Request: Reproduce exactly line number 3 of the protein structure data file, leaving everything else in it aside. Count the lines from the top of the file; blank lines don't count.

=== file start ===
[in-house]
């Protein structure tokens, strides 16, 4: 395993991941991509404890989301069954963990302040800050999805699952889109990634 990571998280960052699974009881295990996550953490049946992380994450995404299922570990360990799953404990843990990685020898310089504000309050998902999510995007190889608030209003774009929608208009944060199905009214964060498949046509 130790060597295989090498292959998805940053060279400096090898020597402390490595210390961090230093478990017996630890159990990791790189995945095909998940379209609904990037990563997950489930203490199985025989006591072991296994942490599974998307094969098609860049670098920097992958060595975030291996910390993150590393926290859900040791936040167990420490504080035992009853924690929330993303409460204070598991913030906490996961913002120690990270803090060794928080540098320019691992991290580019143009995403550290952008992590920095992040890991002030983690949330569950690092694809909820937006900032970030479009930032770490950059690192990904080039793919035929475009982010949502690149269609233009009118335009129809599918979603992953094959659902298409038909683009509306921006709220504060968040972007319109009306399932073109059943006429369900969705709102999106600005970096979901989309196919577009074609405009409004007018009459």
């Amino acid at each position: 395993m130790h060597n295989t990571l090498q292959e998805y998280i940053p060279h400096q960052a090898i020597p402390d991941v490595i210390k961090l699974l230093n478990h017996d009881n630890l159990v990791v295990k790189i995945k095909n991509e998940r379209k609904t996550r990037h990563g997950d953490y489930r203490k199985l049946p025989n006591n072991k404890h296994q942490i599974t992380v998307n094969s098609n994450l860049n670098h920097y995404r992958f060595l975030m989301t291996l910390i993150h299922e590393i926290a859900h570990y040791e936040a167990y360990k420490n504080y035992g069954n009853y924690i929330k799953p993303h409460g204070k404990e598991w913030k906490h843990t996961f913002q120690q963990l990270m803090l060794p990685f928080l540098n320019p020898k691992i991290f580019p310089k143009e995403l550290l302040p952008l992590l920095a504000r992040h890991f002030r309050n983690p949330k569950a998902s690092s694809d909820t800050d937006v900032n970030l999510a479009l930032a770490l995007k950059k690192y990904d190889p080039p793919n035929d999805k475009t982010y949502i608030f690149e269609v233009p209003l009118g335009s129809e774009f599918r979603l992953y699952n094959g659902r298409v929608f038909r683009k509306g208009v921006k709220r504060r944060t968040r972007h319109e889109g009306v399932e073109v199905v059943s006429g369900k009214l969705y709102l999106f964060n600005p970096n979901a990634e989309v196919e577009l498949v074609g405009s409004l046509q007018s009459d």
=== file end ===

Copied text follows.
């Amino acid at each position: 395993m130790h060597n295989t990571l090498q292959e998805y998280i940053p060279h400096q960052a090898i020597p402390d991941v490595i210390k961090l699974l230093n478990h017996d009881n630890l159990v990791v295990k790189i995945k095909n991509e998940r379209k609904t996550r990037h990563g997950d953490y489930r203490k199985l049946p025989n006591n072991k404890h296994q942490i599974t992380v998307n094969s098609n994450l860049n670098h920097y995404r992958f060595l975030m989301t291996l910390i993150h299922e590393i926290a859900h570990y040791e936040a167990y360990k420490n504080y035992g069954n009853y924690i929330k799953p993303h409460g204070k404990e598991w913030k906490h843990t996961f913002q120690q963990l990270m803090l060794p990685f928080l540098n320019p020898k691992i991290f580019p310089k143009e995403l550290l302040p952008l992590l920095a504000r992040h890991f002030r309050n983690p949330k569950a998902s690092s694809d909820t800050d937006v900032n970030l999510a479009l930032a770490l995007k950059k690192y990904d190889p080039p793919n035929d999805k475009t982010y949502i608030f690149e269609v233009p209003l009118g335009s129809e774009f599918r979603l992953y699952n094959g659902r298409v929608f038909r683009k509306g208009v921006k709220r504060r944060t968040r972007h319109e889109g009306v399932e073109v199905v059943s006429g369900k009214l969705y709102l999106f964060n600005p970096n979901a990634e989309v196919e577009l498949v074609g405009s409004l046509q007018s009459d």